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Flax in Sweden: the archaeobotanical, archaeological and historical evidence
Umeå University, Faculty of Arts, Department of historical, philosophical and religious studies, Environmental Archaeology Lab.
2011 (English)In: Vegetation History and Archaeobotany, ISSN 0939-6314, E-ISSN 1617-6278, Vol. 20, no 6, 509-515 p.Article in journal (Refereed) Published
Abstract [en]

The earliest recorded evidence of flax being cultivated in Sweden is from the end of the Bronze Age/beginning of the Iron Age. Later, from ca. a.d. 1100 and onwards, flax became an economically important plant in the country, and during the 12th to 16th centuries there was a substantial increase in the Swedish export of linen to other parts of Europe. Alongside its extensive cultivation, a set of cultural traditions and rituals was eventually built up around flax. The objective of this article is to draw an outline of the history of flax cultivation in Sweden and to present the relevant prehistoric and historic source material. A point of discussion will be the different roles that fibre flax and oil flax played over a long period of time and the problem of seed corn import for the development of domestic fibre flax in the country. The study is based on the prehistoric archaeobotanical record, mainly charred seeds from the Swedish Iron Age (ca. 500 b.c.-a.d. 1050), the archaeological record, documentary evidence and folklore.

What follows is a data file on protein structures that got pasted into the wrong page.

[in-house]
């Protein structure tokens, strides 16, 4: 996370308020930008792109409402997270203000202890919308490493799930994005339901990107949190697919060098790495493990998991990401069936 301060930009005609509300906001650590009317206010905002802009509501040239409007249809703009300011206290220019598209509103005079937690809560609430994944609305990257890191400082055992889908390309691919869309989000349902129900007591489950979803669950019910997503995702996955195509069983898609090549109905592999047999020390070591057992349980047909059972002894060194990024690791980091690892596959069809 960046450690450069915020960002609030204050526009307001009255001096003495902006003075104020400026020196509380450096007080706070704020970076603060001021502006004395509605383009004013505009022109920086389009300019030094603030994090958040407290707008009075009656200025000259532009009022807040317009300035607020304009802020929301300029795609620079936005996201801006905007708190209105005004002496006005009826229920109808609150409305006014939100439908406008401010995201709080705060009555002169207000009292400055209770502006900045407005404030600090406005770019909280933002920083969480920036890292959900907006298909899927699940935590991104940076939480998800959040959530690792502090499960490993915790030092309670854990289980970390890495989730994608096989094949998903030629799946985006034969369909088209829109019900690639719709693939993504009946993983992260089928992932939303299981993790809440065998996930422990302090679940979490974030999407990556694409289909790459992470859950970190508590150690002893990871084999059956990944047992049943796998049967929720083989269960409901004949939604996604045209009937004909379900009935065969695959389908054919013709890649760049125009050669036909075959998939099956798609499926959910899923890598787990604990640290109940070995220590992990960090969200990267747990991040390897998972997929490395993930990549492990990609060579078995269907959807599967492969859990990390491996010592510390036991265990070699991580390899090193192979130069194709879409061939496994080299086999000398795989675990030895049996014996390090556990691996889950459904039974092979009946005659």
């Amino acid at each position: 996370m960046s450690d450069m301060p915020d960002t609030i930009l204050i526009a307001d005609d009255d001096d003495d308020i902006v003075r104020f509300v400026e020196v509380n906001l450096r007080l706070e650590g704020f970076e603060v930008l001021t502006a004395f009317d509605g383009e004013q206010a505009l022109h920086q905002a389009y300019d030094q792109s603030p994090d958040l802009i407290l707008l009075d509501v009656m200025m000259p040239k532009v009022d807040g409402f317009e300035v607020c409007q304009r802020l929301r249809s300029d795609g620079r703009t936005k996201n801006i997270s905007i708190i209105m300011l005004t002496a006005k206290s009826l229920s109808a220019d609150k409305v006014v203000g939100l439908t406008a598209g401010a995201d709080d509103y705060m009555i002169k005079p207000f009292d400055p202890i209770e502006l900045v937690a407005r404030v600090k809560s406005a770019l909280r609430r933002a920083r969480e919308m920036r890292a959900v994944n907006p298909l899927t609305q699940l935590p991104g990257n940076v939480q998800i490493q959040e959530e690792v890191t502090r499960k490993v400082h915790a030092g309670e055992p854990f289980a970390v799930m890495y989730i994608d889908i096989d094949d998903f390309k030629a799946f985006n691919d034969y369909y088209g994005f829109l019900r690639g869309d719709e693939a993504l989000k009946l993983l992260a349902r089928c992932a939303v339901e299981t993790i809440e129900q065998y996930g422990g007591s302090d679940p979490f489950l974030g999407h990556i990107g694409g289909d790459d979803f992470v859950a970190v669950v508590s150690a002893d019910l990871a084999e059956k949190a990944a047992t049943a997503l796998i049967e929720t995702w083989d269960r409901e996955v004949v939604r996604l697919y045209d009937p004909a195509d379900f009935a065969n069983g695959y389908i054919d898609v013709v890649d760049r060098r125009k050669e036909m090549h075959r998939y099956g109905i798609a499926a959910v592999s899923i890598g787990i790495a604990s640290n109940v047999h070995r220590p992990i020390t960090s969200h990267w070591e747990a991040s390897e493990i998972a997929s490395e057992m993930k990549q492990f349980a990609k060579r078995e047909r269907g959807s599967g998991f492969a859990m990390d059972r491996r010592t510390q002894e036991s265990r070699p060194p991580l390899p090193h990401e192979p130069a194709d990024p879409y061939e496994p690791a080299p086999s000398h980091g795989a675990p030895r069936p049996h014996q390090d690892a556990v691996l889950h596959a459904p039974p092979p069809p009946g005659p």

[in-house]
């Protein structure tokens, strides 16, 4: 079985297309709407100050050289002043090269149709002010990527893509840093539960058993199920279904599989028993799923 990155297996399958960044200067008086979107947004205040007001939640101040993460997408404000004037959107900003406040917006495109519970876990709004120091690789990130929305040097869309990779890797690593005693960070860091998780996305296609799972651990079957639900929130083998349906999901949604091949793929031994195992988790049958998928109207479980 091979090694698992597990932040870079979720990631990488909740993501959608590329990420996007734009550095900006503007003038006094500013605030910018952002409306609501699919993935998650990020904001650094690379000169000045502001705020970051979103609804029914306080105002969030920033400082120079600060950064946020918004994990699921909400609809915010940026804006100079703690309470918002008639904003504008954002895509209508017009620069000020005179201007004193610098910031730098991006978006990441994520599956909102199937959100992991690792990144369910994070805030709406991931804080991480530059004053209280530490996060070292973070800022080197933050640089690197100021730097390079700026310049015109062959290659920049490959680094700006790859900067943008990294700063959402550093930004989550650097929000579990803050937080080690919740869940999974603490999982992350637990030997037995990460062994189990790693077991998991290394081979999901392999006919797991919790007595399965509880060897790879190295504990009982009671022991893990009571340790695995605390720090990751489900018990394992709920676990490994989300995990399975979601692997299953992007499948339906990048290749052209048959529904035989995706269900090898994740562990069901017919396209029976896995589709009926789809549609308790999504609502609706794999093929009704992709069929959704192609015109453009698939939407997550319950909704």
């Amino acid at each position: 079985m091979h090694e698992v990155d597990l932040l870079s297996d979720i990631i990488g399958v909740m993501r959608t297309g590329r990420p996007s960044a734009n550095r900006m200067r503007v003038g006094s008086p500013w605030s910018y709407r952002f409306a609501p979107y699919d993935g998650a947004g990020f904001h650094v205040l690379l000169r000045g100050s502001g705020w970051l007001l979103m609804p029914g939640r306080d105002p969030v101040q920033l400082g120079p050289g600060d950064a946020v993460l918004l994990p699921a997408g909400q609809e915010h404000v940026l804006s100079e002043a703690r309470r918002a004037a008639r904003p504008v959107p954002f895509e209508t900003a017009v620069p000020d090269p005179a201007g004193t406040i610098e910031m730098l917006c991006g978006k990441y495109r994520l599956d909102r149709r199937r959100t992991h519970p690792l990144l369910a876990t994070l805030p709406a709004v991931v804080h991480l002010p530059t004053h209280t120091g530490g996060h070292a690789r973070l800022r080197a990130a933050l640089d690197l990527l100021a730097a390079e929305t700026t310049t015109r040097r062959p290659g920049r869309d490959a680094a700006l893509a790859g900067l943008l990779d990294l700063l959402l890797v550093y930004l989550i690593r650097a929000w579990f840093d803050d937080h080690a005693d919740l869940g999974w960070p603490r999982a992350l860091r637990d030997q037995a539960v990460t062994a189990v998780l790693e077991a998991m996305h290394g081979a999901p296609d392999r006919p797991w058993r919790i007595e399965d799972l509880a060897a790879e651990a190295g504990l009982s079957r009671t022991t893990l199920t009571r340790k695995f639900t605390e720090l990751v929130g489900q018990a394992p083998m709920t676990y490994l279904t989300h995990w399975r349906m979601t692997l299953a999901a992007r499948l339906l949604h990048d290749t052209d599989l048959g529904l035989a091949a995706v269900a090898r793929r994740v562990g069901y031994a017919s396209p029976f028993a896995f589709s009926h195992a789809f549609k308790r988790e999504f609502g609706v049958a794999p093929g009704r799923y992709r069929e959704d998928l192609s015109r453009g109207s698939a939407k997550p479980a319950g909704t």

Place, publisher, year, edition, pages
New York: Springer , 2011. Vol. 20, no 6, 509-515 p.
Keyword [en]
Sweden, Flax cultivation, Archaeobotanical evidence, Historical documents, Flax in rituals
National Category
URN: urn:nbn:se:umu:diva-50139DOI: 10.1007/s00334-011-0325-zISI: 000296469600002OAI: diva2:460121
Available from: 2011-11-29 Created: 2011-11-28 Last updated: 2011-11-29Bibliographically approved

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Viklund, Karin
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Environmental Archaeology Lab
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